My health insurance packs it's bags and runs like a scared little girl when it even thinks it hears the word fertility, so I know if we end up going that route it's going to get very expensive...very quick.

Thanks for creating this thread. My wife will be going into surgery in ten days for her endometriosis. The reason I'm sitting at my desk, in fact, is to look for low-fiber recipes for her last week prep diet. Any suggestions would be most welcome

So many things are swirling through my head right now: how our best friends are going through exactly the same with the same hospital (she had her surgery this Monday in fact), how the hospital lied to us to cover up their sh*tty communication and administration, how indeed this has been an emotional roller-coaster, how surprisingly many couples turn out to have similar issues when you 'come out of the closet', how powerless I feel towards my wife and how I wish I could share more of the burden, how last Monday I was diagnosed with appendicitis and had to undergo minor surgery myself two weeks before my wife's having hers - leaving me so very tired right now, ... I'm having trouble sorting all this out, and will hopefully be able to post more later.

Gumbie: you're not less of a man because your swimmers are not all Ian Thorpes and Michael Phelps. Just like my wife isn't any less of a woman because her reproductive organs are stuck to her intestines. And if any man ever dares to imply you're not a real man because of it, I'll strangle their little swimmers one by one

Gumbie wrote:

My health insurance packs it's bags and runs like a scared little girl when it even thinks it hears the word fertility, so I know if we end up going that route it's going to get very expensive...very quick.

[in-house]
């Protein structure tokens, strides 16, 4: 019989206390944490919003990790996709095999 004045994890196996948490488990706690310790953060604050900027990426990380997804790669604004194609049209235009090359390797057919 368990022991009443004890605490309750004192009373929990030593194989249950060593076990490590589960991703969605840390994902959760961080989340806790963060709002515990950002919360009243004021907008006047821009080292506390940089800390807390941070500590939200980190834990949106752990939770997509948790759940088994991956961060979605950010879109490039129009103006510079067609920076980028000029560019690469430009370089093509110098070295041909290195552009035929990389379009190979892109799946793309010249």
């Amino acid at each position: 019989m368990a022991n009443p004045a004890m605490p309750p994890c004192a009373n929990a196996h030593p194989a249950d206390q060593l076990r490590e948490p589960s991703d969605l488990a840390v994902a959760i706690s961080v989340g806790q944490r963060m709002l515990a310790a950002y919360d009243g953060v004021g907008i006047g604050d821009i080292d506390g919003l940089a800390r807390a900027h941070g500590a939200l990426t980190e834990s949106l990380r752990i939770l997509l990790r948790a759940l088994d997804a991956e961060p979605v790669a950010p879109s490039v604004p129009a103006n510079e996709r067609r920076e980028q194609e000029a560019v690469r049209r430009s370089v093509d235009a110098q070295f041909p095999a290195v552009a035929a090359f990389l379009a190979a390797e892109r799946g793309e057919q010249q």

Yeah, our health insurance policy covered NOTHING for infertility.

EDIT: removed mention of ACA.

I don't think there are widespread issues with insurance carriers not covering fertility in accordance with state laws, but here is a decent overview of relevant laws by state.


Still reading through all of this, but thought I'd chime in a bit. I was adopted, and my wife and I used IVF for our second child. It took us 2 rounds before it worked, but our daughter is now almost 2. Then, SURPRISE, we got pregnant again. We weren't expecting that. I'm 40, she's 42, and we had such a hard time with the last kid (over 2 years before we had results) that we didn't think we'd ever get pregnant again.

So, while it eventually worked out for us (we really wanted three kids, and will now have three kids) getting there was tortuous. Nothing undermines your self esteem quite like not being able to have kids, something that everybody else in the world seems to be doing with ease. In fact, GWJ got me through those times knowing that others had similar issues.

Adoption is interesting. I've always been a supporter as I was adopted at birth. I knew from an early age that I was adopted, and it made no difference. I also understand that it is a lot harder here in the states than it used to be 40 years ago.

On a side note, a lot of the gay and lesbian couples where I work are going through similar struggles with adoption, donors and the like. There has been a lot of heartbreak with adoptions not working out, or multiple rounds of IVF not working, so we've developed a small support community as a result.

PoderOmega wrote:

I don't think there are widespread issues with insurance carriers not covering fertility in accordance with state laws, but here is a decent overview of relevant laws by state.


I think the key word in the article is "offer" coverage. My wife and I have always had health coverage though our employers. Of course, there's no mandate that says employers must included the infertility coverage offered by the insurers doing business in our state.

ringsnort wrote:

I think the key word in the article is "offer" coverage. My wife and I have always had health coverage though our employers. Of course, there's no mandate that says employers must included the infertility coverage offered by the insurers doing business in our state.

Never mind about my first post here. I misread "our state". Move to Illinois or work for an Illinois based company maybe? Taxes suck, but you have this.